The woman who answered was whippet thin, expensively dressed and drunk. I sighed. Getting a drunk to cooperate or answer questions coherently was like herding cats.

She was also one of the most unlikable people I had ever met. I could see why she didn't get along with her in-laws and had few friends. She showed me around the house, gave me the notes that she had gotten. She said that the police had photographed them...I thought it odd that they didn't put them in an active file with the incident reports from the responding officers, but made a note to ask at the shop Monday morning. I prodded for details, she got whiney. Finally, I convinced her to check into a hotel for a few days and I would stay in the house and try to figure how they were gaining entry. She poured herself into the bedroom and started packing. I looked over the kitchen, which looked spotless and had no odor of food, spoiled or otherwise. No ants, either.

I had asked her about servants...she had a cook housekeeper that came in, but had fired her when the pranks had started. She hadn't replaced her yet, but had not only gotten back the keys but had changed the locks. The yard was maintained by a service. They had no access to the house. Ditto the pool cleaner. I gazed out the sliding doors to the in-ground pool. I checked the door locks. They were also new and solid.

She finally emerged with her cases and I escorted her to my car. I loaded her in, drove her to the upscale Hotel Seychelles (a hideous pink stucco building on Lake Worth) and having gotten her house keys I made the drive back and secured the perimeter before entering the house.

Once inside, I crossed to the mirrored bar and poured myself a very expensive scotch. Sitting down on the sofa, I used the remote control to switch on the massive 27" console TV and found a music program. Listening to the band playing "Begin the Beguine", I finally allowed myself to smile. Everything had gone exactly as planned. She hadn't even remembered that night six months ago when she tried to pick me up in the Pollywog Lounge, and she had been gloating over her well funded "freedom" from old Charlie.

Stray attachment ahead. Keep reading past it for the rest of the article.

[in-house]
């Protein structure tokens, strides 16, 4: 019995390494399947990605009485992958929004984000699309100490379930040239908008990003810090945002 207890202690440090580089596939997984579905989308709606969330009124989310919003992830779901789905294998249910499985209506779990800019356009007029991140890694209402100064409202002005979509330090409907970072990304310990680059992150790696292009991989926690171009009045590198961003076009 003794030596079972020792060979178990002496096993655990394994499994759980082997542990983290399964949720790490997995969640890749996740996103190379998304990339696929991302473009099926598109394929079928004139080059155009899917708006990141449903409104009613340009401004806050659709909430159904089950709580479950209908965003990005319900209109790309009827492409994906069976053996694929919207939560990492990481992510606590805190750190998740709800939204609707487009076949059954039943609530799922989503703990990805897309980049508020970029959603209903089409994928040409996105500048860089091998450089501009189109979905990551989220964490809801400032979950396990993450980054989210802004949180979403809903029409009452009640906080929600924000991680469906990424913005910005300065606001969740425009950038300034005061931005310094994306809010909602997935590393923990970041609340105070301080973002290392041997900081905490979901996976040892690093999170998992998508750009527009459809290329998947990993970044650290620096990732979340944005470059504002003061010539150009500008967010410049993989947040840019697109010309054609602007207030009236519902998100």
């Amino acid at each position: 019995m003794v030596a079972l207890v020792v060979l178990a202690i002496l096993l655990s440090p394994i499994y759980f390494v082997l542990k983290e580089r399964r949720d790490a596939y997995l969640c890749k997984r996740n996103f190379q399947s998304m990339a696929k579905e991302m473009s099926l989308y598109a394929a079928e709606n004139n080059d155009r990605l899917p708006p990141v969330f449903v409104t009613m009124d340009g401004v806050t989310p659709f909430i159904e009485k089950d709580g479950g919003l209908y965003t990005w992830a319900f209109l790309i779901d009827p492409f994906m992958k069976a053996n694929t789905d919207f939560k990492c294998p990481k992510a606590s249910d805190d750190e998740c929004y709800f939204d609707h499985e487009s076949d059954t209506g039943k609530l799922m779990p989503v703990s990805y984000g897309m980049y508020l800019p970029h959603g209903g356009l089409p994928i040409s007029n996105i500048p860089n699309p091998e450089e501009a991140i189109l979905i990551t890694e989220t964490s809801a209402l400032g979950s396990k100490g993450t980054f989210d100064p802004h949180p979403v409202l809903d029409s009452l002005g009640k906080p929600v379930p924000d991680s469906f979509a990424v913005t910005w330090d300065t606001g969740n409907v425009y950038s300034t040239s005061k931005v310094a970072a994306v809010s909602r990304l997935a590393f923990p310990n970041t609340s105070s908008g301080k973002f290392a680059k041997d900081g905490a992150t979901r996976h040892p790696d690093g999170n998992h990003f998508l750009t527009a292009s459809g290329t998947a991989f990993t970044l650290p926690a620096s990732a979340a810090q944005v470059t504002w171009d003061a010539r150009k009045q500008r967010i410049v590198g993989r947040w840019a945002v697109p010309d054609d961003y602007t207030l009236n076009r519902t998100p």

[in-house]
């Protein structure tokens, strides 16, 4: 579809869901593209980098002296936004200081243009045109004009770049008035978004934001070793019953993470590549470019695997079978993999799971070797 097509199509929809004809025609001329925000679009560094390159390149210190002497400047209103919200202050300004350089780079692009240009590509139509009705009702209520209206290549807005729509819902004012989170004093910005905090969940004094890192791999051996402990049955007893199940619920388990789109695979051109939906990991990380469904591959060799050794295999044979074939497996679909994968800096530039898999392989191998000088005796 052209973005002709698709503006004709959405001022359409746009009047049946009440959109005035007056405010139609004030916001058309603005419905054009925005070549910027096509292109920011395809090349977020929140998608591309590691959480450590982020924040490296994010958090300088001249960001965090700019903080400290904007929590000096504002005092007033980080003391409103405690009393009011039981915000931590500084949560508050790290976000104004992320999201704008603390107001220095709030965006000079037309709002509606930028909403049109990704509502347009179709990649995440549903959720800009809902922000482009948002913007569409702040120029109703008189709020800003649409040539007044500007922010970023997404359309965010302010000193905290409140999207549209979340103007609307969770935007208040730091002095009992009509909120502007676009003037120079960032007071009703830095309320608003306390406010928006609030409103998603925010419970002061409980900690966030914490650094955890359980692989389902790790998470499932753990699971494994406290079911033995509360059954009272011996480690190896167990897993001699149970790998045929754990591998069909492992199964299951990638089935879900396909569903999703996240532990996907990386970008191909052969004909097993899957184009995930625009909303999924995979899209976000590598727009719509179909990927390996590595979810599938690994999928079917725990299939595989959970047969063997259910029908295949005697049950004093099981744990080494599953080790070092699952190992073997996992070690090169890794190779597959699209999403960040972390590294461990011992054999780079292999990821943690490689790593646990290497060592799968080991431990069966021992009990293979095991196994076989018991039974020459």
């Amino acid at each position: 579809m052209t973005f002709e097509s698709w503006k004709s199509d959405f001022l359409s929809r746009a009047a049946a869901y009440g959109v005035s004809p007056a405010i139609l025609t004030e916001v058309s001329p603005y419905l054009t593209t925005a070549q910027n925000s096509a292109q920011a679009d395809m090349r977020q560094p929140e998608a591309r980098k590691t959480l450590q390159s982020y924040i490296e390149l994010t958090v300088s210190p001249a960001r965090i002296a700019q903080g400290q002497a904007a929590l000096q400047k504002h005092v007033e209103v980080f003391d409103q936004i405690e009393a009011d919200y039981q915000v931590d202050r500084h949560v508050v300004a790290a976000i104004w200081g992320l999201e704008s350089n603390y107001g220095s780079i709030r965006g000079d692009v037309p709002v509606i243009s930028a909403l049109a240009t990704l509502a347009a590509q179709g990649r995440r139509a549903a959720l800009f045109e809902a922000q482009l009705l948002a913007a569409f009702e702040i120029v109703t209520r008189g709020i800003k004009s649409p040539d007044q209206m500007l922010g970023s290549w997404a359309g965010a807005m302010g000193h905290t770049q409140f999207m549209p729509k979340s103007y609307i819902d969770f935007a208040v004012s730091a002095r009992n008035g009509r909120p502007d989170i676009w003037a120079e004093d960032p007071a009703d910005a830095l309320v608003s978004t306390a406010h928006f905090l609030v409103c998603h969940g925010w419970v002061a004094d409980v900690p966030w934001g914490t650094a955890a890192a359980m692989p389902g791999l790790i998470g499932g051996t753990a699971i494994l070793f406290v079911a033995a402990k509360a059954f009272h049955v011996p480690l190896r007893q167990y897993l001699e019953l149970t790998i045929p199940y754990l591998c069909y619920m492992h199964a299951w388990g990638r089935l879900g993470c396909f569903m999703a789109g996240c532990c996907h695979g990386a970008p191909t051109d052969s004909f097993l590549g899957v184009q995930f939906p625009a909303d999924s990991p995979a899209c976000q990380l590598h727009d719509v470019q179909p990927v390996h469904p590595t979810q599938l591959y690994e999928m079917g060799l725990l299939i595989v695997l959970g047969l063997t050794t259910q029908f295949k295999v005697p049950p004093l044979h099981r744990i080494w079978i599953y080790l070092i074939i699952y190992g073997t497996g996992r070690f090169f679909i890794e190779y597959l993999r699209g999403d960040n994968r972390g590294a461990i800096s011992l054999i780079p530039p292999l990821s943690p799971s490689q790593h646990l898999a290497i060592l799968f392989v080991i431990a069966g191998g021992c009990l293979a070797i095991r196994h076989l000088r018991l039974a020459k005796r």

You see, I was the one who had been playing all those dirty tricks on the shallow bitch. Dr. Charles Bartow had been my wife's surgeon, and had failed to get all of the evil growth out of her. He had been fighting with his wife over her many affairs and had been hungover when he performed the surgery on my sweet Marie. I had no reason to doubt his confession, and he seemed genuinely upset that Marie ultimately paid the price for his negligence. He had committed suicide shortly after Marie's funeral, driven off the Black River bridge by guilt and shame. His wife being a slut didn't help. The two together was more than he could bear. He truly loved Sandra Bartow, and just couldn't understand why she didn't feel the same. But I knew why. I'd seen it before more times than I could count over the last two years of divorce cases. Selfishness and boredom don't mix well. Add in good looks and it's a lethal combination to most relationships. Wealth doesn't help either, but it's not a requirement.

So this was my way of making amends to Dr. Bartow, for blaming him for Marie's death. I would play his wife like a prize bass, reeling her in... letting the line out a bit...give her her head before pulling her back. Drawing her ever closer to the net.

Would I succeed in driving her to madness? Maybe. Was I evil to try? Perhaps. Either way, I would get a great deal of satisfaction out of seeing a person who caused a great deal of suffering get a good dose of it herself. In the meantime, I was getting paid well to snoop around her house for a few days and get some ideas for the next phase of the operation.

Although I don't think Marie would have approved, I like to think that she would have understood. And so I raise my glass to my beloved Marie, may she rest in peace.

I know that I never will.

August 09, 2020 03:01